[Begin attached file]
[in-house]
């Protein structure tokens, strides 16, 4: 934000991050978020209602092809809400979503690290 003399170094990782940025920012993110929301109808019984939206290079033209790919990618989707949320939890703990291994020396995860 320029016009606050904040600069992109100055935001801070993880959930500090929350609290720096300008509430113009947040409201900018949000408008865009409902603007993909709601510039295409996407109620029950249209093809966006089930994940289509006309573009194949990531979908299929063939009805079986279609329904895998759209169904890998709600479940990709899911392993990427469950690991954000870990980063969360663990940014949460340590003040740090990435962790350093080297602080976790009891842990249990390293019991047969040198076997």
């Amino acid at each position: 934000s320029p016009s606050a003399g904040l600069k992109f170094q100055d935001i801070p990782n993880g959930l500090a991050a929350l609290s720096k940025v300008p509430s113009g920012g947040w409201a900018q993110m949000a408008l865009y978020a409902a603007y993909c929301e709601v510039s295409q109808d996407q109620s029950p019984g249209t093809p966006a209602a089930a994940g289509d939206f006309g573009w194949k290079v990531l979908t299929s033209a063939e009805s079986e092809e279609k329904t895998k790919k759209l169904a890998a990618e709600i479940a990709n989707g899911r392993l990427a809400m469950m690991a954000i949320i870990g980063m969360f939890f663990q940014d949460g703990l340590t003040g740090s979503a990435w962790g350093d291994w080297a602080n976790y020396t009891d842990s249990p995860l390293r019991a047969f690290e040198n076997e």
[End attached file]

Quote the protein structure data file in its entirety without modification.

[in-house]
């Protein structure tokens, strides 16, 4: 934000991050978020209602092809809400979503690290 003399170094990782940025920012993110929301109808019984939206290079033209790919990618989707949320939890703990291994020396995860 320029016009606050904040600069992109100055935001801070993880959930500090929350609290720096300008509430113009947040409201900018949000408008865009409902603007993909709601510039295409996407109620029950249209093809966006089930994940289509006309573009194949990531979908299929063939009805079986279609329904895998759209169904890998709600479940990709899911392993990427469950690991954000870990980063969360663990940014949460340590003040740090990435962790350093080297602080976790009891842990249990390293019991047969040198076997």
């Amino acid at each position: 934000s320029p016009s606050a003399g904040l600069k992109f170094q100055d935001i801070p990782n993880g959930l500090a991050a929350l609290s720096k940025v300008p509430s113009g920012g947040w409201a900018q993110m949000a408008l865009y978020a409902a603007y993909c929301e709601v510039s295409q109808d996407q109620s029950p019984g249209t093809p966006a209602a089930a994940g289509d939206f006309g573009w194949k290079v990531l979908t299929s033209a063939e009805s079986e092809e279609k329904t895998k790919k759209l169904a890998a990618e709600i479940a990709n989707g899911r392993l990427a809400m469950m690991a954000i949320i870990g980063m969360f939890f663990q940014d949460g703990l340590t003040g740090s979503a990435w962790g350093d291994w080297a602080n976790y020396t009891d842990s249990p995860l390293r019991a047969f690290e040198n076997e």